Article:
[00:33:19] Ben: yeah, yeah. I've seen that. That post a couple of years old.

[00:33:22] Tim: And it's something about screens. I don't know what that means, but it's like,

[00:33:26] Adam: It's a prototyping app. It's just

[00:33:27] Ben: Yeah, yeah,

[00:33:28] Adam: you can click on.

[00:33:30] Tim: yeah, but yeah, so some users, like I used it and it was like, I thought, okay, this is great if it only had X feature, I don't, I don't know what it was called it was screens or something, but anyway, folders, and then it took, and then it was never added

[00:33:45] Tim: so this chart just kind of just dives where you guys had like major market share and then your competitors just took over.

[00:33:52] Adam: Figma ate everybody's lunch.

[00:33:54] Tim: Figma. Yeah. That's why Adobe bought 'em

[00:33:56] Ben: folders is a perfect example of, of exactly what we're talking about. For years, people said, hey, I just want to be able to organize my stuff so I don't have it as like one giant list. All I want is folders. And we just refused. And I can't even tell you why. We just refused to give it to them.

[00:34:18] Ben: And I think it was because if I had to guess, it's like we wanted to have a better solution. The folders was too simplistic. It wasn't like, it wasn't the, yeah, it's like, it wasn't the five wise, you know, digging, digging, digging to get to the underlying cause of what actually kind of solution, you know, you you're coming to us with the solution of folders and that's, you know, don't come to us with the solution.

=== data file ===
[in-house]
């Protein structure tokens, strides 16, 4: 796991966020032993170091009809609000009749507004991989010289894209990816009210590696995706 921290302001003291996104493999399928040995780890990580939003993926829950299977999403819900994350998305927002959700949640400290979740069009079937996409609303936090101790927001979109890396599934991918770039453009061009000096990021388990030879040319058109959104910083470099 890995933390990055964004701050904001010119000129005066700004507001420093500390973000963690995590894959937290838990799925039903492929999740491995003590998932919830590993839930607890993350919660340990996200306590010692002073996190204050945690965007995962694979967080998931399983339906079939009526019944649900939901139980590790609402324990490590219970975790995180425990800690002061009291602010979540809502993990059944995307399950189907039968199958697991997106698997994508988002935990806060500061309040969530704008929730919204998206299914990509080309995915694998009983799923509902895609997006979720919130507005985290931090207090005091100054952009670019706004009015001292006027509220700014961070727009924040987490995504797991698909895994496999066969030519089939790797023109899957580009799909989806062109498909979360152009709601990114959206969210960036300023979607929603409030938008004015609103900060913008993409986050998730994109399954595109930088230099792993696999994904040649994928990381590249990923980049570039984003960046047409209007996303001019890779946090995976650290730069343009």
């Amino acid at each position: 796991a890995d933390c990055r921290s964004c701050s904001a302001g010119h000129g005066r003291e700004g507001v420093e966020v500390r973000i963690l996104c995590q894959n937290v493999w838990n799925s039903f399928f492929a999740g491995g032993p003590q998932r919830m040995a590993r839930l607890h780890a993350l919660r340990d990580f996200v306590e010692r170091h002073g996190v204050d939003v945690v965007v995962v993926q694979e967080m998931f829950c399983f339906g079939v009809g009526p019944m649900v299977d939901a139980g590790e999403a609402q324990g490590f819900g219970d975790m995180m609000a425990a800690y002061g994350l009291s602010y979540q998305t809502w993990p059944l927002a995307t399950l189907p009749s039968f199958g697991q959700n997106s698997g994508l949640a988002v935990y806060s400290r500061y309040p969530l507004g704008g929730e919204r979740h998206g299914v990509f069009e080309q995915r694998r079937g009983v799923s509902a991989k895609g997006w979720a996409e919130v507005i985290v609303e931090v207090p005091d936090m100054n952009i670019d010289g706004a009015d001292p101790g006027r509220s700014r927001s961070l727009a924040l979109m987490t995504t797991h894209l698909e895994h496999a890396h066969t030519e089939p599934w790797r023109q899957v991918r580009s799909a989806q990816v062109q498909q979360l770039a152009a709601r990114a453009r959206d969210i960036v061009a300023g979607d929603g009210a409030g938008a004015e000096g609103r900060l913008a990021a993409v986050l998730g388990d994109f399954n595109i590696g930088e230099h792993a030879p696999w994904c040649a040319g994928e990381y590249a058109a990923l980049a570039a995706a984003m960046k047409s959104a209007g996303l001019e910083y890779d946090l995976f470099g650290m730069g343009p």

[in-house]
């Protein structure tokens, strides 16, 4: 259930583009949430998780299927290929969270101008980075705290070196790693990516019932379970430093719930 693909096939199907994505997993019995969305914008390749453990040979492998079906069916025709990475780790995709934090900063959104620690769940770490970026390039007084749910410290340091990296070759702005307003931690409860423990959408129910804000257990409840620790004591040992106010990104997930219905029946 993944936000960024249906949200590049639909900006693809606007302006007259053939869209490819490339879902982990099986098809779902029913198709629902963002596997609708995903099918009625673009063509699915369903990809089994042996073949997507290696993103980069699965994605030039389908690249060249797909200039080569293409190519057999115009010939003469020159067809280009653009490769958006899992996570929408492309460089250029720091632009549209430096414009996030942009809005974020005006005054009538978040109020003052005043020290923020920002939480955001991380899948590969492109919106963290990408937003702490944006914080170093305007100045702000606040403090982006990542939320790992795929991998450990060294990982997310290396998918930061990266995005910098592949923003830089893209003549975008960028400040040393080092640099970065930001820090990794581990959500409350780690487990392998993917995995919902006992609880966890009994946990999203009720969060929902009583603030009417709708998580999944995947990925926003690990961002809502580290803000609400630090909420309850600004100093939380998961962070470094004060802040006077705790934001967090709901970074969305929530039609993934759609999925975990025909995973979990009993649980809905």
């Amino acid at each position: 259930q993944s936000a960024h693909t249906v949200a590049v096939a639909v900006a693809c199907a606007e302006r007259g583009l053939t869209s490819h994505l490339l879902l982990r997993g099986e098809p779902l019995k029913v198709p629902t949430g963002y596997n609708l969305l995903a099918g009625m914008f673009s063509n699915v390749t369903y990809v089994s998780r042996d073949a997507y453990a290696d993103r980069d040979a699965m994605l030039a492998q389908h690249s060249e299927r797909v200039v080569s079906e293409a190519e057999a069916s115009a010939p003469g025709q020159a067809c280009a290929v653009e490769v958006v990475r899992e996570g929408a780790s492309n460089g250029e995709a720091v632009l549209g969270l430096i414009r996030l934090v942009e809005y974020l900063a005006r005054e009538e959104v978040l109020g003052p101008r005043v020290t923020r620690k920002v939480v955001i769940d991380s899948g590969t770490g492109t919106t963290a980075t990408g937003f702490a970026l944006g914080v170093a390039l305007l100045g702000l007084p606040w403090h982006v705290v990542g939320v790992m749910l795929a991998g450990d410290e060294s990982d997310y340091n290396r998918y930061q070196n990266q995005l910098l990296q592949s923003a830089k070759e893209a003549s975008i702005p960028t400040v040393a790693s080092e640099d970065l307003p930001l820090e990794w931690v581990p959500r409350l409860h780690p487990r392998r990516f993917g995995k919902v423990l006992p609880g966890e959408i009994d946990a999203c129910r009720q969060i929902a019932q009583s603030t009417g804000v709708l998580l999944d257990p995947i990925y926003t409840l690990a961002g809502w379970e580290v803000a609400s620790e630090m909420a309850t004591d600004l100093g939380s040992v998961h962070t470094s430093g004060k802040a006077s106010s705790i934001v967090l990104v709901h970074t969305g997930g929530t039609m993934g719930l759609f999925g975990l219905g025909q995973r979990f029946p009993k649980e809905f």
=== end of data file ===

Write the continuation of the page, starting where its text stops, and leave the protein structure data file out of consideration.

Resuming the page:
[00:34:43] Ben: Come to us with the problem. Like what's the actual problem. And like, at the end of the day, the problem was. They didn't have folders and they wanted folders, right? Like it's, and I think that's the perfect example of the hubris of feeling like you have to innovate when really the most obvious option is probably the one that people actually need.

[00:35:05] Tim: I honestly believe that innovation is a trap, right? I mean, innovation is one of those lightning in a bottle kind of things, right? Everyone works for it. Everybody wants it. If it happens. Fantastic. Good for you. Go reap your billions in stock options. But most people, being the first to do something is not the biggest advantage that people think it is, you know, the, the, the, the first mover is not always the person who wins.

[00:35:33] Tim: I mean, you think about.

[00:35:34] Adam: it is a big advantage in some circumstances.

[00:35:37] Tim: it can be, it can be, but a lot, I mean, we only remember the first movers that, that really shifted the needle and like, you know, Apple, things like that, but even in those cases, like a lot of times these are people that it's the second person, the third person, the fourth person who does the innovation, but does it just a bit better.

[00:35:57] Tim: They're the ones who win.

[00:35:59] Adam: Yeah, I mean, there's a little bit, we could go on and on about this. The, the main thing I wanted to say is we've now talked about both sides of this, right? So it's easy to be flippant and say, well, you're asking, you're giving me a solution. I'm going to try and find the real problem and solve that. Versus, you know, you can just go ask the customer, what do you want?